Mary Wilson, founding member and linchpin of the Supremes, dies at 76
Singer Mary Wilson, who as a founding member of the Supremes was part of one of the most influential and successful acts in music history, died Monday night at age 76. Jay Schwartz, Wilson’s publicist, said in a statement that the singer died suddenly in her home in Henderson, Nev. A cause of death was not immediately given.
Known as the “sweethearts of Motown,” the Supremes blazed a trail for Black and female artists in the 1960s rivaled by few in American music. A triumphant string of 12 No. 1 hits transformed three Black teens from Detroit — Wilson, Diana Ross and Florence Ballard — into cultural icons recognized for their glamour, elegance and ambition.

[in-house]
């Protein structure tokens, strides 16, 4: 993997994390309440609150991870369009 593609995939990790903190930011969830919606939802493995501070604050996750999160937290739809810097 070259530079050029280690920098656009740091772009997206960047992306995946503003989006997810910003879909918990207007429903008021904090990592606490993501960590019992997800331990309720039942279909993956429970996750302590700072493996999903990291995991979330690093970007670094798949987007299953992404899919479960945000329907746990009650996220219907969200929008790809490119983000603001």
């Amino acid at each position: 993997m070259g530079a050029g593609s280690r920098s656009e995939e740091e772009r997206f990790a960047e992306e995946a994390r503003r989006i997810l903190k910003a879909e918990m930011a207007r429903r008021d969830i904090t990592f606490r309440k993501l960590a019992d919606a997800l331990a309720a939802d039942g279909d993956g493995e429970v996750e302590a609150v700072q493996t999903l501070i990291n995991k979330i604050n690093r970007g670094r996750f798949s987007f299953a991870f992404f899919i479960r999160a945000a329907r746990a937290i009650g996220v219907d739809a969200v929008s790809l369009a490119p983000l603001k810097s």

Born March 6, 1944, in Greenville, Miss., Wilson was the eldest of three children to parents Sam and Johnnie Mae Wilson. Her parents separated shortly after her brother and sister were born in Chicago. Wilson, then 3, went to live with her aunt and uncle in southwest Detroit, believing they were her parents, she told the Wall Street Journal last year. It was here where Wilson was first exposed to music, with her uncle playing R&B and jazz records from the likes of LaVern Baker and Joe Williams in the basement of the one-story home.
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